Rav Soloveitchik and social issues: Jews of fate and Jews of destiny

Jews of the Diaspora and Jews of Israel.

Dr. Chaim Charles Cohen

Judaism Chaim C. Cohen
Chaim C. Cohen

Two ways of living Jewish history

Rav Soloveitchik teaches us in his essay “Kol Dodi Dofek” that sometimes the Jew lives his history as an act of compulsion-Fate, and sometimes he experiences history as a creative act of advancing Jewish, covenantal Destiny. For example, on the recently celebrated festival of Purim the Jews, under the leadership of Mordecai and Esther, transformed the ‘fate-compulsion’ of Haman’s persecution, into creative, historical acts of destiny fulfillment, such as the military victories of Adar 13, and the second receiving of the Torah.

This article shows how the Rav’s prescient analysis of Jewish history explains the differing historical experiences of the American and Israeli Jewish communities today.

The drifting apart of American and Israeli Jews

A  couple of weeks ago I received a letter from a very close brother which painfully indicated the very real difficulty liberal, secular, proud American Jews have understanding and identifying  with the socio-political perspectives of the center-right majority of Israeli Jews. My brother and his family love Israel. They have visited Israel almost every two years. And this  fact only makes his straight forward, not to sympathetic, remarks on the Israeli responsibility for the current, deteriorating security situation cause me to feel  an even more painful sense of rejection.

We are incrementally experiencing the tragedy of a drifting apart of the American Jewish community (which is solidly liberal and secular) and the Israeli Jewish community (which is increasingly conservative, nationalistic and religious). These feelings, which I have written about over the last year, were factually proven by the results of the recently released results of the Pew survey which statistically showed Israeli Jews to be twice as religious and nationalist than American Jews.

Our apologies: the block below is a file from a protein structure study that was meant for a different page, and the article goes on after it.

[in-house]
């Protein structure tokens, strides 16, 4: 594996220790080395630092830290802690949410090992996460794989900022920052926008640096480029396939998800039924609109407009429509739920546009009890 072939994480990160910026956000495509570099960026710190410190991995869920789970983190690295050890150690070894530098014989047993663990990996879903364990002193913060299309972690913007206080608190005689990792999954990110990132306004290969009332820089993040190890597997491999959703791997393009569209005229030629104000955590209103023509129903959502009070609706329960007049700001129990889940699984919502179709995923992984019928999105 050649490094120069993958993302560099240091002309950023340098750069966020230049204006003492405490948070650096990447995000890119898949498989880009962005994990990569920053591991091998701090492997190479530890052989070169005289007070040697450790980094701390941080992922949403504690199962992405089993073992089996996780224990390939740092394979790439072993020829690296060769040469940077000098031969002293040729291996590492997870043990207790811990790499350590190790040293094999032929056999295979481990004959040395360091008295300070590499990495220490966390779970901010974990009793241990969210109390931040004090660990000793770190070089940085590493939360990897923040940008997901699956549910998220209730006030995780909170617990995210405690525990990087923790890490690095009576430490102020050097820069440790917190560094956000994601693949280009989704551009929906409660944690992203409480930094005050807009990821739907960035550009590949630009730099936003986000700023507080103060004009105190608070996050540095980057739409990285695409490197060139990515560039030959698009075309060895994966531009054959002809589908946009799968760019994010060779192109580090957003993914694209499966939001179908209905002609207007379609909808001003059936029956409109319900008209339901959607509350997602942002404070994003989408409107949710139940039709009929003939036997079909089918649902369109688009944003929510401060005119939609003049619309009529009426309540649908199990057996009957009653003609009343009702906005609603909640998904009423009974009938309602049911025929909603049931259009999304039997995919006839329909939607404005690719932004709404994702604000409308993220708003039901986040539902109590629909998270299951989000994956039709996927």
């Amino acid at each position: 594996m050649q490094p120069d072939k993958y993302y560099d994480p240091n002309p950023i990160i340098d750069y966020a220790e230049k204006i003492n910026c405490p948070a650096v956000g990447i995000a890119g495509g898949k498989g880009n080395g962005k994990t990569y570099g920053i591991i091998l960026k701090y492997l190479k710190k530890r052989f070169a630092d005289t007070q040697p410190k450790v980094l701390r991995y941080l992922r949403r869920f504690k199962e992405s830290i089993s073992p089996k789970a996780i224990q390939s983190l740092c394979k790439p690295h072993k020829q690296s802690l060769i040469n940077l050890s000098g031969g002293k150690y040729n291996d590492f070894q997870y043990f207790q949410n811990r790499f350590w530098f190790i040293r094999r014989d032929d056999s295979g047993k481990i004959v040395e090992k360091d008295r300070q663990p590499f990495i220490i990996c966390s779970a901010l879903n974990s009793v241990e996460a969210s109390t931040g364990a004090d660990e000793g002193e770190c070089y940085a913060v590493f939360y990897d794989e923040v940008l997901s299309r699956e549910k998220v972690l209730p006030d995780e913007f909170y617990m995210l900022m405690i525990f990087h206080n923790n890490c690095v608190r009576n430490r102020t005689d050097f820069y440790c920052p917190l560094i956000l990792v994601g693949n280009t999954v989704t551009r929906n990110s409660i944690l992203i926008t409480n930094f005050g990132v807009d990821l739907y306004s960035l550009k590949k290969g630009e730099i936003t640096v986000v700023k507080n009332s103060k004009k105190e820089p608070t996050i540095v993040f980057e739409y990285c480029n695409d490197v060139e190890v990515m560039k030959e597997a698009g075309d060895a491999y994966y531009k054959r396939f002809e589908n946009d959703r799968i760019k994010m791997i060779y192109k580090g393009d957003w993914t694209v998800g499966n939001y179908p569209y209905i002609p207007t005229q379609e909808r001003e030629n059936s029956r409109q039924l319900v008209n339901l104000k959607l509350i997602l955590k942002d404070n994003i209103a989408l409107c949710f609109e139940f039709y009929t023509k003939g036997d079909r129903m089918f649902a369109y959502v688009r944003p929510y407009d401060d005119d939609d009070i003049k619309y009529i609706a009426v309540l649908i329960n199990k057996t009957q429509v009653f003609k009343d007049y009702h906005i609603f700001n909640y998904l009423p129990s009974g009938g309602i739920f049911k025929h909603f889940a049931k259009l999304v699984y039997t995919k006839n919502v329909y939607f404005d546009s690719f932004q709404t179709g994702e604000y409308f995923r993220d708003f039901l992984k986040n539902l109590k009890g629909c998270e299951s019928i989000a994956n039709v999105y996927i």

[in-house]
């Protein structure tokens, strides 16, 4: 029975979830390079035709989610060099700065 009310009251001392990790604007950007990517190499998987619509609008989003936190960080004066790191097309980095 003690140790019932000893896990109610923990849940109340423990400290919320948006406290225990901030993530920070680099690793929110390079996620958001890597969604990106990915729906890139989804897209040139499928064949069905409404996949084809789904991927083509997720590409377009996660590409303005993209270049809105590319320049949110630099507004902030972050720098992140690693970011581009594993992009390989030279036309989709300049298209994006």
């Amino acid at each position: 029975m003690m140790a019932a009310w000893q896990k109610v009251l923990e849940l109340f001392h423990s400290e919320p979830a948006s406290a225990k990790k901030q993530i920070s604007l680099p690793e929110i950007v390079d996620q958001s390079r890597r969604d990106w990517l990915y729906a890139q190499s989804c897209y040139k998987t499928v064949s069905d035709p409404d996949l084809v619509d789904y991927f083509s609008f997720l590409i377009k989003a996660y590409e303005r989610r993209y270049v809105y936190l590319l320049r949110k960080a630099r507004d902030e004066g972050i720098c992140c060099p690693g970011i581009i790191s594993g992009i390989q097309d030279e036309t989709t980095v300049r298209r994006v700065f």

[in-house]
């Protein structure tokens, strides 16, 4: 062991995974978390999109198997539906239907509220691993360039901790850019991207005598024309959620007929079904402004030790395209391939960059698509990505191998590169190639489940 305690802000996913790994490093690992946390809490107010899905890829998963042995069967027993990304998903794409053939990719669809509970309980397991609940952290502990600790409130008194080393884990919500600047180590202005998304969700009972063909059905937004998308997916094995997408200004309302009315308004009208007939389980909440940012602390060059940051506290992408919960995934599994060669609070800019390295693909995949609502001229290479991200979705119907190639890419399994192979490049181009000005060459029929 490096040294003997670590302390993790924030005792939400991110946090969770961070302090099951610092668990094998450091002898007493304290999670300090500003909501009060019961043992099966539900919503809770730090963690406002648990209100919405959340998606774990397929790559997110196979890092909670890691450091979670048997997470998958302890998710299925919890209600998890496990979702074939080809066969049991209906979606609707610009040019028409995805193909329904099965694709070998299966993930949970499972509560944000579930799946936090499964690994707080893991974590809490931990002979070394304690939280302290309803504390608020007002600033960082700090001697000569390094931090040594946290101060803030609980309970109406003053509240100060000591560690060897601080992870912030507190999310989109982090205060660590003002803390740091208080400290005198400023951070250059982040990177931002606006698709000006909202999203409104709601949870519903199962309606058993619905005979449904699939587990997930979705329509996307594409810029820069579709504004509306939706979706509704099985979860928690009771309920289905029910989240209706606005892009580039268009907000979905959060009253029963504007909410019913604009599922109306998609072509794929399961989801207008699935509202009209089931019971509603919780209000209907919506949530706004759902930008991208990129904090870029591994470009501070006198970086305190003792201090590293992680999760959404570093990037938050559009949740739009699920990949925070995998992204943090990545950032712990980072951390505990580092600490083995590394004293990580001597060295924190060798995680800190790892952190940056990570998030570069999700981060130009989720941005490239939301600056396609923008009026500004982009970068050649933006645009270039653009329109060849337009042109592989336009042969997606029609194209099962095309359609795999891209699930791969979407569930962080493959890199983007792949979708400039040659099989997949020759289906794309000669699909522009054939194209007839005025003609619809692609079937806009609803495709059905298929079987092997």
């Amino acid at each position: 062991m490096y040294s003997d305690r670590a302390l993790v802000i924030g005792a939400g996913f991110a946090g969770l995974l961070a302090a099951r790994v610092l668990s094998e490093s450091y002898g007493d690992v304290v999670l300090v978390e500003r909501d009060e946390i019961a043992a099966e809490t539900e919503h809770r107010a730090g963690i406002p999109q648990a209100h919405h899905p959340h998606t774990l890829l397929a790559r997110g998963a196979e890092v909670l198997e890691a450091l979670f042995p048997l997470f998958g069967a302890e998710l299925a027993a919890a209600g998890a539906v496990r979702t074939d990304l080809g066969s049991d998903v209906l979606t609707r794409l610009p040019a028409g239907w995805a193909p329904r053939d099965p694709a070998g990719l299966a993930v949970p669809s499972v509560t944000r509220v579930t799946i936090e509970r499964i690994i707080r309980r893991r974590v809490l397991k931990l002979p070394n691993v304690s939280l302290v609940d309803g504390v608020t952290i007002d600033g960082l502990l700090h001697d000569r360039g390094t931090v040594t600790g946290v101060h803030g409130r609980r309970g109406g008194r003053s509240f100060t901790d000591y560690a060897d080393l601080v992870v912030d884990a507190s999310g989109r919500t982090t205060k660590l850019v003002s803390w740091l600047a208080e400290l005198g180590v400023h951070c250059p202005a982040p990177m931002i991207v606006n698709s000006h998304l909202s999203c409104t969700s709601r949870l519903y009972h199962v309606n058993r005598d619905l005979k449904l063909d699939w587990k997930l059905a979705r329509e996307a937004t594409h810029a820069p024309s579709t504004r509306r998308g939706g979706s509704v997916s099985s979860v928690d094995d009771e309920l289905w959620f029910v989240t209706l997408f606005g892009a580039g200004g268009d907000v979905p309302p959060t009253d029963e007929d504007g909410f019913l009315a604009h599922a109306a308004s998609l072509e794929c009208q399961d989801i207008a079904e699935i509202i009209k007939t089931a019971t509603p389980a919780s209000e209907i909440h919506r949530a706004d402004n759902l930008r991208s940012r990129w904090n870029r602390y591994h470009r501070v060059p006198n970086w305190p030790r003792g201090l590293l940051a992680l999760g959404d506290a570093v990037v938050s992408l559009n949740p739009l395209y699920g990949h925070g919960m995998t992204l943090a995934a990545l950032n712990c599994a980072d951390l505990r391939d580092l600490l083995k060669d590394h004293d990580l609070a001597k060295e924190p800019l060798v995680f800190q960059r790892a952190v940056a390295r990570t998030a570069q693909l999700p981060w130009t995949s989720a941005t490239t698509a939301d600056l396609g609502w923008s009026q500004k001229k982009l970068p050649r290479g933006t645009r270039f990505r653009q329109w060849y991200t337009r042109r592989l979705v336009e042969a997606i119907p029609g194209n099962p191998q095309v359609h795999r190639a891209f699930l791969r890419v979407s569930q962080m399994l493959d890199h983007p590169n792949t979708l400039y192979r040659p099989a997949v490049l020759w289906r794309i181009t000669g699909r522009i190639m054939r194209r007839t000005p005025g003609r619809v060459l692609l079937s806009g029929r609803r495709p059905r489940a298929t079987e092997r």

It is nothing new in Jewish history that Jewish life in the Diaspora and Jewish life in the Homeland evolve differently. But this historical fact does not detract from its tragic nature.  

Living Jewish history as an experience of Fate

The Rav’s teaching concerning living Jewish history as an experience of Fate, or as an experience of Destiny, can help us understand this drifting apart of American and Israeli Jews.

The last two and half thousand years has shown that History very frequently compels the Jew to experience history AS a Jew, whether he wants to or not. Even in the extreme case of a Jew out rightly rejecting his Judaism by assimilating or converting, this act of denial is, in reality, an act imposed upon him, due to his Jewishness, by the surrounding social forces of History. Historical Fate has frequently acted to impose ‘our Jewishness’ upon ourselves. Through most of our history this has meant coping with various levels of social persecution, and then devising various means of self defense and survival (such as migration and assimilation). We have frequently experienced our Jewishness as an identity accompanied by a sense of compulsion. In many cases, these surrounding dynamics of compulsion and survival have encouraged the Jews to unite.